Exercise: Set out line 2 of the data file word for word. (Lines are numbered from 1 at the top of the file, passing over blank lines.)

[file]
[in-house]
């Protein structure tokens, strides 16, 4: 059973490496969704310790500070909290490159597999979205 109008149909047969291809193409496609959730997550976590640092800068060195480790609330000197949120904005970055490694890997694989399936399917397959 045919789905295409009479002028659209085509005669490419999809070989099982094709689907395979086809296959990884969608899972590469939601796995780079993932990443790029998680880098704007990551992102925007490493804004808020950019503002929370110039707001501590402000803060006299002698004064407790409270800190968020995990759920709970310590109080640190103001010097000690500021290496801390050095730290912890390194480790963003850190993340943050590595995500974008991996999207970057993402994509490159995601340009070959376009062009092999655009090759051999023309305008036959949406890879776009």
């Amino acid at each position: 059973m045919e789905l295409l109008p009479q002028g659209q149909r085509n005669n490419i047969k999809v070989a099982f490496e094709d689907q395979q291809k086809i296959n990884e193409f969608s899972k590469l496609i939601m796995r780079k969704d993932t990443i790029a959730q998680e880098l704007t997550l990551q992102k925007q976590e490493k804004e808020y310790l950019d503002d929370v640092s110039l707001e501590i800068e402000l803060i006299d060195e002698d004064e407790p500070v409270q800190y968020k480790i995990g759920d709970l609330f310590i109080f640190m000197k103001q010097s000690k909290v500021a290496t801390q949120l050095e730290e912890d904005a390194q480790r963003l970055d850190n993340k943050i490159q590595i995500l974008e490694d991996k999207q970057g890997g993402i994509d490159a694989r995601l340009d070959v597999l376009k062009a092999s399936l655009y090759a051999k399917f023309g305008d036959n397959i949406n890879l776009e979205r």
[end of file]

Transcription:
């Protein structure tokens, strides 16, 4: 059973490496969704310790500070909290490159597999979205 109008149909047969291809193409496609959730997550976590640092800068060195480790609330000197949120904005970055490694890997694989399936399917397959 045919789905295409009479002028659209085509005669490419999809070989099982094709689907395979086809296959990884969608899972590469939601796995780079993932990443790029998680880098704007990551992102925007490493804004808020950019503002929370110039707001501590402000803060006299002698004064407790409270800190968020995990759920709970310590109080640190103001010097000690500021290496801390050095730290912890390194480790963003850190993340943050590595995500974008991996999207970057993402994509490159995601340009070959376009062009092999655009090759051999023309305008036959949406890879776009």